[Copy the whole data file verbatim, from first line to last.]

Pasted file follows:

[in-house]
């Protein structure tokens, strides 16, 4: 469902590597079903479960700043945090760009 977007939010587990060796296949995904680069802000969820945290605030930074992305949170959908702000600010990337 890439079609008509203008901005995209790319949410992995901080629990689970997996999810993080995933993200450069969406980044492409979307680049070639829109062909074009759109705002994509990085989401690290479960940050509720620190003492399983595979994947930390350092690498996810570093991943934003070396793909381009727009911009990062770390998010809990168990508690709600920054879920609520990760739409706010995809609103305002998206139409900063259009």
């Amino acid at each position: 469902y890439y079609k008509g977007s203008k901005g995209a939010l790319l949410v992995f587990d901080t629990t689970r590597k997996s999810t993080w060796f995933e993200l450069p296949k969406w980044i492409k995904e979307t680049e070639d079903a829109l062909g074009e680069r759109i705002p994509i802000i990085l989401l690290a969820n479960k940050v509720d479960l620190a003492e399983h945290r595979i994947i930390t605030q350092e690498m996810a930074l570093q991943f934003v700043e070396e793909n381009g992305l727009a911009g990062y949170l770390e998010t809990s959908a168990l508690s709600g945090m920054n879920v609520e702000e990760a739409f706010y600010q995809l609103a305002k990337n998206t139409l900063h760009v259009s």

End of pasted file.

[in-house]
């Protein structure tokens, strides 16, 4: 469902590597079903479960700043945090760009 977007939010587990060796296949995904680069802000969820945290605030930074992305949170959908702000600010990337 890439079609008509203008901005995209790319949410992995901080629990689970997996999810993080995933993200450069969406980044492409979307680049070639829109062909074009759109705002994509990085989401690290479960940050509720620190003492399983595979994947930390350092690498996810570093991943934003070396793909381009727009911009990062770390998010809990168990508690709600920054879920609520990760739409706010995809609103305002998206139409900063259009």
């Amino acid at each position: 469902y890439y079609k008509g977007s203008k901005g995209a939010l790319l949410v992995f587990d901080t629990t689970r590597k997996s999810t993080w060796f995933e993200l450069p296949k969406w980044i492409k995904e979307t680049e070639d079903a829109l062909g074009e680069r759109i705002p994509i802000i990085l989401l690290a969820n479960k940050v509720d479960l620190a003492e399983h945290r595979i994947i930390t605030q350092e690498m996810a930074l570093q991943f934003v700043e070396e793909n381009g992305l727009a911009g990062y949170l770390e998010t809990s959908a168990l508690s709600g945090m920054n879920v609520e702000e990760a739409f706010y600010q995809l609103a305002k990337n998206t139409l900063h760009v259009s």